Schlock & Awe: SURVIVING THE GAME
By Kyle Anderson on August 20, 2014
The Hunger Games is definitely not the first work of fiction to suppose what would happen if people had to hunt and kill each other. In fact, staying with the “game” theme, a very famous short story called The Most Dangerous Game was published in 1924 and depicted a shipwrecked man being hunted for sport by an aristocrat. This story has been adapted into films a number of times over the years and none more ridiculously than Ernest R. Dickerson’s 1994 film, Surviving the Game. (It’s always a game, though.) This film is an exercise in scenery chewing and features some of the hammiest actors in the world performing some of the silliest action scenes you’ll ever see.
It’s also thoroughly entertaining and more than once you’ll likely laugh out loud.
What is it about people being hunted for sport that just makes everybody all excited to watch it? Is it just because it’s so ghastly? Is it something to do with the adrenaline? You know how much your heart races during a super intense game of Hide-and-Seek, right? Well, imagine if the seeker also had a weapon and ATVs and stuff and would slaughter you if you stood still long enough… that’d be like a notch higher on the scared-as-sh*t scale, right? At any rate, this movie is just another in a long line of this premise. This Game-titled premise.
The film stars Ice-T (well before he was on Law & Order: SVU) as Mason, a homeless man with a sad and dark secret. One day, he’s about to commit suicide when a soup kitchen worker (Charles S. Dutton) stops him and refers him to a businessman named Burns (Rutger Hauer) whom he says can get Mason a job. The job in question turns out to be that of a hunting guide and, despite Mason’s complete lack of knowledge about both hunting and guiding, the money proves too good to pass up. The trip is to be held in the Pacific Northwest in an area that can only be reached via private plane. Once there, Burns introduces Mason to the rest of the hunting party: Dutton, John C. McGinley, F. Murray Abraham and his son William McNamara, and the nutjob extraordinaire Gary Busey.
They have an extravagant if terse dinner where the hunters all discuss how much they love killing things and we find out that Mason’s wife and daughter died in a fire. Busey even delivers a horrifying monologue in which he describes being forced by his father to kill his beloved dog after training it for weeks and months. It made him a man. (That’s also exactly what happened with Nazi stormtroopers being trained, by the way; they each got a little doggie to take care of while they became an efficient killing machine and their final assignment was to kill the dog. Nazis; you know I hate ‘em.)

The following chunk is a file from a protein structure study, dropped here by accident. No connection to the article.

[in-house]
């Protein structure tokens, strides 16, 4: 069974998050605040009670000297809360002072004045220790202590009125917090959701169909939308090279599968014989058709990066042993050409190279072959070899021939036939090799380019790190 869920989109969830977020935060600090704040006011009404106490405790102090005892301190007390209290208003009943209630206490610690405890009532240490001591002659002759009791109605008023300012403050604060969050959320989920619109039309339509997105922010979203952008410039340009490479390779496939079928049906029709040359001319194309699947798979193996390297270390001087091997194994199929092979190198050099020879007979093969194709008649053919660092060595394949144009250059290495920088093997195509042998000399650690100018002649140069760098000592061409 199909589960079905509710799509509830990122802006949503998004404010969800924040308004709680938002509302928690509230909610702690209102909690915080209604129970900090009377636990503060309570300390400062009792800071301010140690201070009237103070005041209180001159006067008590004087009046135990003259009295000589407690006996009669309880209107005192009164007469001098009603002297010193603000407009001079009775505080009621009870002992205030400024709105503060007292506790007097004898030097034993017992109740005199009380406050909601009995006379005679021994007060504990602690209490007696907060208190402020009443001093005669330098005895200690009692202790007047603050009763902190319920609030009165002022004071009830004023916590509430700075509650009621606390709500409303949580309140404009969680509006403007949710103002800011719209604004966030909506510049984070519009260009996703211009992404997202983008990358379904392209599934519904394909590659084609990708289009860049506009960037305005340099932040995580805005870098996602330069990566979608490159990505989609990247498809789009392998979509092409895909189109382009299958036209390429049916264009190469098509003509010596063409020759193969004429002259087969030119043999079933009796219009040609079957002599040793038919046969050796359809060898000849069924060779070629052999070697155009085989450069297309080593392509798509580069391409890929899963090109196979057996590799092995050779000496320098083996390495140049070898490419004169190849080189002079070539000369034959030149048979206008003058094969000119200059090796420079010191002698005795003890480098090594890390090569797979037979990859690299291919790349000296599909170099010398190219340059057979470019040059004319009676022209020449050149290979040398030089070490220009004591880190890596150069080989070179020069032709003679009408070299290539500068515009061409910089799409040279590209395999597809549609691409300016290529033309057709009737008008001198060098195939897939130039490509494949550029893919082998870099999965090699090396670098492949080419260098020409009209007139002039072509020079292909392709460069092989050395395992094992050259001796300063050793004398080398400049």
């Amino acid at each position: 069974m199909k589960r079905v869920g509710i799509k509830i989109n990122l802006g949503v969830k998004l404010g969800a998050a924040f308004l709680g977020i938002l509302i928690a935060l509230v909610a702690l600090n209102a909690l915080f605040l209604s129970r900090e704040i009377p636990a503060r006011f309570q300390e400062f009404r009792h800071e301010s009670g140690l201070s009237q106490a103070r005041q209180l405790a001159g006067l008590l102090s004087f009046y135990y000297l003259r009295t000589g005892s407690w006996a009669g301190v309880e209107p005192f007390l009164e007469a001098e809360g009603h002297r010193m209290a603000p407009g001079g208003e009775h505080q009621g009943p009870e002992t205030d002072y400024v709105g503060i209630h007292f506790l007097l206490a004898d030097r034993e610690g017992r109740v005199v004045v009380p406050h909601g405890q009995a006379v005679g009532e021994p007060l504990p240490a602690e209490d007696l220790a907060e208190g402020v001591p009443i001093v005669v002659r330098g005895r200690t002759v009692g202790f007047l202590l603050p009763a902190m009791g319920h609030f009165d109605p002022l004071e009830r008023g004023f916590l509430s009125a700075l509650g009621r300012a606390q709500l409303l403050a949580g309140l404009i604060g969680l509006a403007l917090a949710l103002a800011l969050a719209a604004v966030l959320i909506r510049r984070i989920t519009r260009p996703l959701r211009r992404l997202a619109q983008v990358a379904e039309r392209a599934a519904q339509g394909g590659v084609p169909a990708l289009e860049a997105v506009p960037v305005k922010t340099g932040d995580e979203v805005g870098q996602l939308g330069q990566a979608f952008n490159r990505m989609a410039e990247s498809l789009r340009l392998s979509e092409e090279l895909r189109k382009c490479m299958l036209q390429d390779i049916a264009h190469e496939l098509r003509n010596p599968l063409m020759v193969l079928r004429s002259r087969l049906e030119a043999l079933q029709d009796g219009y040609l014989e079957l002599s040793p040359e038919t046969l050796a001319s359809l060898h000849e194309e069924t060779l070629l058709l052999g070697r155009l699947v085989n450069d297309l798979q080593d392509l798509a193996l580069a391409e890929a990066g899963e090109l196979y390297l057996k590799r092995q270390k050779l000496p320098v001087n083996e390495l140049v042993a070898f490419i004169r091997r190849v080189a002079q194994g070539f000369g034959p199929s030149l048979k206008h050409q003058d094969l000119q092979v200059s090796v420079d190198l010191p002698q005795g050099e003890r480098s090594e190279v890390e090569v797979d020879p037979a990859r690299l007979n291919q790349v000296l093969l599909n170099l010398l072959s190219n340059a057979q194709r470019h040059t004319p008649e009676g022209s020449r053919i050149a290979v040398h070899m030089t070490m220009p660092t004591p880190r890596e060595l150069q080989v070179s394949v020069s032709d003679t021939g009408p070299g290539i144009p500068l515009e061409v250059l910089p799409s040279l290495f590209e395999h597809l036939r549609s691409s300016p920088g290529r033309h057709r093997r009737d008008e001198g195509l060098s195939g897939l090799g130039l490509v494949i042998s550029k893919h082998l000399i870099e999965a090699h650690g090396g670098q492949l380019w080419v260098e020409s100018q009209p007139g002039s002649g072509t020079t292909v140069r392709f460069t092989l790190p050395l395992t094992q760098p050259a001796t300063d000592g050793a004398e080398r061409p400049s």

The next morning, Mason is awakened by the men pointing a gun in his face. Here’s the thing, you guys: they aren’t actually there to hunt animals… they’re there to hunt MASON. They send him off into the forest while they eat breakfast, to give him a sporting chance, then the crazy people rush out after him on ATVs with all manner of weaponry. Mason must fight for his life and kill the hunters lest he be killed.
This is one of the cheesiest movies I’ve ever seen and it’s completely delightful. Each of the film’s villains tears the paint off of the walls with the power of their acting. It’s like they’re trying to out-badguy each other. This movie was made before Busey went completely off the deep end, but he’s still all toothy intensity. The aforementioned monologue about how his dad made him kill his pet dog as a child is equal parts chilling and hilarious as the camera gets so close you can practically see fluoride. Rutger Hauer is his usual growly sinister self but is funny at how dark he gets. Won’t give anything away, but one of the bad guys gets mortally wounded and Hauer’s character puts him out of his misery in a fairly brutal way. McGinley is all Texan bravado and gets offended by everything.
Surprisingly, the funniest of the baddies are Abraham and McNamara who do not look like father and son at all, but both have the same shrill scream when angry or afraid. McNamara shrieking, “Daaaad! Daaaaad!” will stay with you for weeks. At the center of it all is Ice-T, who is forced to talk to himself a lot and has ridiculous hair. There is no reason that a homeless, alcoholic chain-smoker should be able to outlast five trained killers with high-powered rifles, but for some reason he does. I’m sorry, but Cop Killer or no, Ice-T is just not my idea of a tough guy.
Surviving the Game is gut-bustingly funny and I’d say about 85% not meant to be. Get your own hunting party together and have a great time with this one.